• Hey Victor, thanks for the quick reply. I have added some If statements to my Update() function but where do i start and stop the coroutines? Because if i have them in the update(), its goes made as its doing it every frame – hardwiredstudios Apr 18 '17 at 22:58
• I have this code in my Update() if (Count_HW > 0) { if (TimerOn_HW) StartCoroutine (HW_Timer ()); } else if (Count_HW == 0) StopCoroutine (HW_Timer ()); – hardwiredstudios Apr 18 '17 at 23:01

This happens because you're not stopping the coroutines that you started in the first place, because you have no reference to them.

In order to fix the problem, you need to declare IEnumerator variables that will store the reference to the coroutines, so that you can stop the exact same one referenced by the variable.

Like this:

IEnumerator totalTimer;
IEnumerator hwTimer;
IEnumerator stTimer;
IEnumerator izTimer;
IEnumerator outTimer;

void Awake() {
totalTimer = TOTAL_Timer();
hwTimer = HW_Timer();
stTimer = ST_Timer();
izTimer = IZ_Timer();
outTimer = OUT_Timer();
}


Then, when you need to start and stop one of those coroutines, just use, for example when starting and stopping TOTAL_Timer(), StartCoroutine(totalTimer) and StopCoroutine(totalTimer).

Do your coroutines really stop when you do stopcoroutine? You might have to save them like Coroutine coroutine1 = StartCoroutine(1); and then stop it with StopCoroutine(coroutine1);

• The best practice is to use the IEnumerator type to keep references to coroutines instead of the Coroutine class, because it's easier to read (i.e.: you don't need to wait the start of the coroutine to assign a reference to the variable) and you can use the methods/property of the IEnumerator type if needed, whereas with Coroutine you can't. – Galandil Feb 21 '18 at 14:47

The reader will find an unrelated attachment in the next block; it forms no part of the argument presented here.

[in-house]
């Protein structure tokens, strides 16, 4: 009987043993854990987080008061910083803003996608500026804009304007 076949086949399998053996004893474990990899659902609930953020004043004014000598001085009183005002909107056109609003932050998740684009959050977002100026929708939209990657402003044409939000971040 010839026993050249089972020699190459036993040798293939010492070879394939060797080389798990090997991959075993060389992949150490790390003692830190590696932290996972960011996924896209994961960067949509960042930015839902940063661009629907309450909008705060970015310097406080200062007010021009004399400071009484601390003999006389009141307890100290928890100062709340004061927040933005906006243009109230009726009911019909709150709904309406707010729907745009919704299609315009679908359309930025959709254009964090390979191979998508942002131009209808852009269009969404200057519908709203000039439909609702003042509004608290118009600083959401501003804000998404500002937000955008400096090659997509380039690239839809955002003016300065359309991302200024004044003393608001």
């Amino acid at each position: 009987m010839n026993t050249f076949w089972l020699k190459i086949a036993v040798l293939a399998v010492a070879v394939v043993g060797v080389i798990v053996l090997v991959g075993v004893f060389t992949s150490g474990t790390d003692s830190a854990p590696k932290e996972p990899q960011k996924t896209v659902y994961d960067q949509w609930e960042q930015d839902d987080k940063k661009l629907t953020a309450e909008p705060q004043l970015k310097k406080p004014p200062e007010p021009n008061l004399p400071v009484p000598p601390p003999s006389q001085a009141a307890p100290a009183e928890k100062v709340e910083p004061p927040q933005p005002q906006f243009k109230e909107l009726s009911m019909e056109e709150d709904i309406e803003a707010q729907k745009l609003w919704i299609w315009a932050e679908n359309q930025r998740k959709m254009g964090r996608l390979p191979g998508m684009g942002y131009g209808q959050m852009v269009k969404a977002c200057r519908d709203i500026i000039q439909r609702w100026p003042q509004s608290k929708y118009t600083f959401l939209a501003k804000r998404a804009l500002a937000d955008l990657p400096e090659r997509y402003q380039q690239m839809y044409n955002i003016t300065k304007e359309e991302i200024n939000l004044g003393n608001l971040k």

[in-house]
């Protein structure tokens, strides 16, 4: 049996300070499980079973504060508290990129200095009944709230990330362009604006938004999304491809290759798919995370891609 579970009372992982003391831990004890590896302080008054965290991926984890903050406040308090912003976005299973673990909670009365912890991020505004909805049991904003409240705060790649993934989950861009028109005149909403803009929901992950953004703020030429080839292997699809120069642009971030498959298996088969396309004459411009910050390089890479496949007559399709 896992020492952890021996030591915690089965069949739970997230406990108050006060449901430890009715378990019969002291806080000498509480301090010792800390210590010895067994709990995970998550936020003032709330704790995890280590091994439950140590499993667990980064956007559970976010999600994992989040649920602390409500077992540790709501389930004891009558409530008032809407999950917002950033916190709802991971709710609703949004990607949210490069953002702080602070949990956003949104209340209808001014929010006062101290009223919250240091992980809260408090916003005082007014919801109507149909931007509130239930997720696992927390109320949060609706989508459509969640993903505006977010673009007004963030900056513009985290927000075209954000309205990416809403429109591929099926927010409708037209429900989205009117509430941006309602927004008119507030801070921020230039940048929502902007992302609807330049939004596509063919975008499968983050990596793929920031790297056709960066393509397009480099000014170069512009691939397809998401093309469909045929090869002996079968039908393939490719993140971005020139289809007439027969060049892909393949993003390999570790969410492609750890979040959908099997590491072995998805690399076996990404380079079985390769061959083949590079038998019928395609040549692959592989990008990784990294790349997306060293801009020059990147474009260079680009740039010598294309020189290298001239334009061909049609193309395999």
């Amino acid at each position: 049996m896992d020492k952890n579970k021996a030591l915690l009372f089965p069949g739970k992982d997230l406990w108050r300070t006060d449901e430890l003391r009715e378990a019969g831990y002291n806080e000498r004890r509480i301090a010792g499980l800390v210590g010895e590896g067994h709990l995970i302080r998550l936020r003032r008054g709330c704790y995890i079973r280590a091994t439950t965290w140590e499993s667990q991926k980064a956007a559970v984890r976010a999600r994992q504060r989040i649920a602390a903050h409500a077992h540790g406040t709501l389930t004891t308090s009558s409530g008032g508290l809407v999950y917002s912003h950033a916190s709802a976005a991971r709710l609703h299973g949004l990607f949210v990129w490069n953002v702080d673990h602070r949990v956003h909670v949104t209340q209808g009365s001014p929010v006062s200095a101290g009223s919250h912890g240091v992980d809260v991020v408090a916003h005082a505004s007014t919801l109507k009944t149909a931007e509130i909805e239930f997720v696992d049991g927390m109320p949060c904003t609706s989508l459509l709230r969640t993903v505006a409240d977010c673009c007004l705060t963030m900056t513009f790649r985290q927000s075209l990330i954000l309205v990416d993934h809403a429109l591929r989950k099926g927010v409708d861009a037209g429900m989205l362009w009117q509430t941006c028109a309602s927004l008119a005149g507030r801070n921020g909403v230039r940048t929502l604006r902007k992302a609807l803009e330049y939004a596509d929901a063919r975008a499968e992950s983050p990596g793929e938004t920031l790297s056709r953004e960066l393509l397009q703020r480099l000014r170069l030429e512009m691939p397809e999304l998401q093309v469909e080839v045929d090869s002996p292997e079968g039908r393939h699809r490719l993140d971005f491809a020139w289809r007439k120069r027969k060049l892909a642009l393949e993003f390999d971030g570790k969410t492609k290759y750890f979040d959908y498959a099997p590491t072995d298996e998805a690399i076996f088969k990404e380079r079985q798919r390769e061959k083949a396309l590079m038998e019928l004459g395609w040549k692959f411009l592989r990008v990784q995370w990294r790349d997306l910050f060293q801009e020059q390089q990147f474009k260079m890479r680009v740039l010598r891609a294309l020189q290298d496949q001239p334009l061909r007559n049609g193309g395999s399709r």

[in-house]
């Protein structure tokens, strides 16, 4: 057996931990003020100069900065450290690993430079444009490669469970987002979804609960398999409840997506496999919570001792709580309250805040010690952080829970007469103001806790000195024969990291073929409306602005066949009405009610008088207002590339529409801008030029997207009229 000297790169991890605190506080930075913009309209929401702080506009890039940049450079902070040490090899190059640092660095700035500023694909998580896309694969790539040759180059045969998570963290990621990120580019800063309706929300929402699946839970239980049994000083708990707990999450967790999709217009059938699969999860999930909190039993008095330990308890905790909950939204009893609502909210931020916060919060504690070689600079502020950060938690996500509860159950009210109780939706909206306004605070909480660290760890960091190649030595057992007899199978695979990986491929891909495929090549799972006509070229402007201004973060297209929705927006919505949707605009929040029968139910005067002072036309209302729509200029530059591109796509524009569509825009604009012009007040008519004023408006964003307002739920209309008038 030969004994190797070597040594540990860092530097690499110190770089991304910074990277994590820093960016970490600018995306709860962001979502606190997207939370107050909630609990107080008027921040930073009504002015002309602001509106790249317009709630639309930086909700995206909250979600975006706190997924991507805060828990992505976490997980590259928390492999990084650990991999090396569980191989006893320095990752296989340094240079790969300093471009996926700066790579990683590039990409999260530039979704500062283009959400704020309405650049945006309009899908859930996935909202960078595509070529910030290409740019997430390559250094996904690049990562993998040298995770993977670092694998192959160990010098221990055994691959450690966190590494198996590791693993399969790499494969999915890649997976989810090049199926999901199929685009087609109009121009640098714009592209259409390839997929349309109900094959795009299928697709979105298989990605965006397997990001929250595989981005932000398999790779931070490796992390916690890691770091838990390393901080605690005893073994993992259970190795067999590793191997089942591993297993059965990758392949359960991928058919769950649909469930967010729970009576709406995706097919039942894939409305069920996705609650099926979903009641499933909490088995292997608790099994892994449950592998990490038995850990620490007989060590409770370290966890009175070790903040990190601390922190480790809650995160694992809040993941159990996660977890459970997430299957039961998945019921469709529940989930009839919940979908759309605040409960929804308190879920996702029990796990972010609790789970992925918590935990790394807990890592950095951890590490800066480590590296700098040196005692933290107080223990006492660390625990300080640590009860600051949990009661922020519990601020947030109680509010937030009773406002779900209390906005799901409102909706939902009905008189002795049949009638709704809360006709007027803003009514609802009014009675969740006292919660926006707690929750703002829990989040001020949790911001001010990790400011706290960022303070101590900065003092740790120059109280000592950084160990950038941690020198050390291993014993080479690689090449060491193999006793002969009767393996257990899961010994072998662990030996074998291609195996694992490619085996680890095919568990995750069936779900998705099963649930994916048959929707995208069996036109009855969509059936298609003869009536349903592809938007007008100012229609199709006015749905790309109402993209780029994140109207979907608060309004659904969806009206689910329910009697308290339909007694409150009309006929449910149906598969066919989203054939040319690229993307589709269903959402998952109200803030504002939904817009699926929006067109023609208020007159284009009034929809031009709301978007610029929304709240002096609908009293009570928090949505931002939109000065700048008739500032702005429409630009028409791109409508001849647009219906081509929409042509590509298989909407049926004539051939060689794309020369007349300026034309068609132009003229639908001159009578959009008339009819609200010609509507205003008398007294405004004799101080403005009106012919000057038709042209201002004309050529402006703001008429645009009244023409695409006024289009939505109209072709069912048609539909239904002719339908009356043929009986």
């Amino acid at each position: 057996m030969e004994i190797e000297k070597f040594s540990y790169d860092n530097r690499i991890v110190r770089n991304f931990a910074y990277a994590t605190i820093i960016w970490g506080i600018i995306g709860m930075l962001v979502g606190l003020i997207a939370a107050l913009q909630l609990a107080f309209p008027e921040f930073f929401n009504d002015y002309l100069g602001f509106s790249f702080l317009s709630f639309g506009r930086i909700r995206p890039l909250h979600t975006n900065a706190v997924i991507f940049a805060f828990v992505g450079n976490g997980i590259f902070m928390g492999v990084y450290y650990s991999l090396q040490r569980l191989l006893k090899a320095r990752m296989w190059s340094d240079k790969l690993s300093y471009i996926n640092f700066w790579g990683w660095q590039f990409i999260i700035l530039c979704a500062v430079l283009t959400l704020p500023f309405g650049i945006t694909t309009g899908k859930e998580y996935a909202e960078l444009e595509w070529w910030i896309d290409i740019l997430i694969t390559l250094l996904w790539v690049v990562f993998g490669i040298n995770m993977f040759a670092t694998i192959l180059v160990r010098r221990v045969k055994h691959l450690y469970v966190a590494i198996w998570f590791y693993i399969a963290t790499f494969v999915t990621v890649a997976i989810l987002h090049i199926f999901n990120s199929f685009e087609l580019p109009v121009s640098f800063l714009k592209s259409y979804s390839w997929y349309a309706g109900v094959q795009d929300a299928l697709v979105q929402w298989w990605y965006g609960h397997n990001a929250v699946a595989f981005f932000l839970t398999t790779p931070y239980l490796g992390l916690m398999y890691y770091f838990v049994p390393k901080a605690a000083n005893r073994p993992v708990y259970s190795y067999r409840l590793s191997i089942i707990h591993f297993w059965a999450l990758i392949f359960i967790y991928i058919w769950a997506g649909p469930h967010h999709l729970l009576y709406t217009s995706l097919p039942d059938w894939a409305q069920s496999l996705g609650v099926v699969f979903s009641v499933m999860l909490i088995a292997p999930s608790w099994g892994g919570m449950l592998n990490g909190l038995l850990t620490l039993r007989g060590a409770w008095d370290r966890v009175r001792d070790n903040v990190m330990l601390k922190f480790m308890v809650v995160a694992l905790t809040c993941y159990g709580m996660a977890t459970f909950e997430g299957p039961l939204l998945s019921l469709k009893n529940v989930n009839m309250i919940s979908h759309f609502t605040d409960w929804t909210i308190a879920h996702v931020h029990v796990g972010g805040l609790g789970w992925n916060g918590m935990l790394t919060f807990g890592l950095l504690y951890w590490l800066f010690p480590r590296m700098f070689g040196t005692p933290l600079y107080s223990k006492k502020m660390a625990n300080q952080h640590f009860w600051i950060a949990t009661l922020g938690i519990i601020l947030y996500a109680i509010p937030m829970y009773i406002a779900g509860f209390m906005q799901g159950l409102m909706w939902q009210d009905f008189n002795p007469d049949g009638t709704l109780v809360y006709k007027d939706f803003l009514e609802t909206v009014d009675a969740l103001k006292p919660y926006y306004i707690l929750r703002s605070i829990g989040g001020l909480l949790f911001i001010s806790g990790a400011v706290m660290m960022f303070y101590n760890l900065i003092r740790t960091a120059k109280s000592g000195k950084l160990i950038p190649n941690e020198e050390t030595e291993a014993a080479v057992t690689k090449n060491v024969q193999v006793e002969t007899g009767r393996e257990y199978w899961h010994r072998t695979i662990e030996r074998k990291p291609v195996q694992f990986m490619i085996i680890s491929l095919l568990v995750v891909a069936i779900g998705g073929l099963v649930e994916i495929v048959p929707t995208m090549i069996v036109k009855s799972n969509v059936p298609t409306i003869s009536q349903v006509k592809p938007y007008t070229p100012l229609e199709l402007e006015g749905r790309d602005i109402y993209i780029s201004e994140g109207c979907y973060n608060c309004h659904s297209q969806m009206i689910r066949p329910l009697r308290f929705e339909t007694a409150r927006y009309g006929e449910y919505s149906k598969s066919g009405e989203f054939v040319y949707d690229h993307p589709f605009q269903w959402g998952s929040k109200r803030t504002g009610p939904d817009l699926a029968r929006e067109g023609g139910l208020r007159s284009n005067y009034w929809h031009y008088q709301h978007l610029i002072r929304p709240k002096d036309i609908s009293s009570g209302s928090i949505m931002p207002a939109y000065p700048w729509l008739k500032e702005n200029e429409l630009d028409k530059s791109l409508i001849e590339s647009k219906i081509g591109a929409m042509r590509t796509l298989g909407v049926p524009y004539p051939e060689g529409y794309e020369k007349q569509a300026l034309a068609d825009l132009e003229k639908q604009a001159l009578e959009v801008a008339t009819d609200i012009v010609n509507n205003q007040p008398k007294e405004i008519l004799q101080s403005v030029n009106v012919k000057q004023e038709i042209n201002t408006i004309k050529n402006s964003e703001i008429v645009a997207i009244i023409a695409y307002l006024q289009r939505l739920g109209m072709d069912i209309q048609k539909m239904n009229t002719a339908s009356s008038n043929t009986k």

I suggest tracking the count of colliders from each zone that the player is in with OnTriggerEnter and OnTriggerExit, and only starting or stopping a coroutine in Update.

The code you posted in a comment will start a new timer if the timer is running, not if it isn't. A small change would fix it. Try this for your Update:

void Update() {
if (Count_HW > 0) {
if (!TimerOn_HW) {
TimerOn_HW = true;
StartCoroutine(HW_Timer());
}
} else {
if (TimerOn_HW) {
TimerOn_HW = false;
// coroutine ends automatically
}

// bonus: with this kind of enter/exit code, it's always good to check for "impossible" conditions

if (Count_HW < 0) {
Debug.LogError("Somehow, we exited " + -Count_HW + " more HW colliders than we entered!");
Count_HW = 0;
}
}

// same idea for the other timers
}

• Hey Victor, cool, thank you for spotting my code error. I've tried yours but still not different. This should be so simple. I can't believe that you can't combine colliders in unity to create bespoke shapes. – hardwiredstudios Apr 23 '17 at 11:29
• I updated my answer to be a little more clear about what I'm suggesting. If this continues to not work for you, could you edit the current version of the code into your question? – Victor T. Apr 23 '17 at 16:15